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Gallery director gave new energy to a staid institution
Matthew Teitelbaum is so busy preparing his exit strategy, he can barely keep up with current art issues.
The AGO director recently announced that, after 17 years, he’s leaving the gallery to take up the directorship of the Boston Museum of Fine Arts where, he says, he’s excited to be working at an institution with such an immense global reach.
He wouldn’t give an opinion on Luminato’s decision to rethink programming the controversial Exhibit B installation from South Africa. Curators are worried about criticisms that the show is racist.
“I don’t know about that. They’re keeping me here in my office,” Teitelbaum laughs. “Maybe they’re afraid of what I’m going to say.”
Teitelbaum is, however, happy to talk about his record at the AGO, including his First Thursdays art parties, innovative exhibits and Frank Gehry-designed edifice.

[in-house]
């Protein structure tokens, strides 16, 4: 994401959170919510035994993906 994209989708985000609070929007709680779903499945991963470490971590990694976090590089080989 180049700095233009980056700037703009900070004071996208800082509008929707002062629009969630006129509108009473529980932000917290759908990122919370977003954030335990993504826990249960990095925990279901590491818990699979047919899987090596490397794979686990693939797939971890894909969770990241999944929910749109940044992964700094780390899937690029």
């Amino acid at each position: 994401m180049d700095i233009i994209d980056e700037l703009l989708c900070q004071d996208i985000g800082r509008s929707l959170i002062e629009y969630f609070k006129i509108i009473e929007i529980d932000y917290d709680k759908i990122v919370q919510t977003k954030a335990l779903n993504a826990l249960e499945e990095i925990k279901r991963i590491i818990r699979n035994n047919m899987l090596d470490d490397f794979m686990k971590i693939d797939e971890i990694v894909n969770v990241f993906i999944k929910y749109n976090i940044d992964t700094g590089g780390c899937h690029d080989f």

“I’m proudest of the way we’ve been touching people’s emotions and of the new ways gallery-goers have been thinking of art in terms of contemporary life.
“It’s turned into a place for convening, with an energy that didn’t exist before.”
Under Teitelbaum’s direction, the AGO has seen a significant increase in politically pointed shows – Ai Weiwei’s in particular – and an rise in the number of works by women and first nations artists.
But a gap still exists when it comes to African-Canadian artists.
Teitelbaum’s philosophical about that.
“A healthy institution creates yearning for better representation,” he says.
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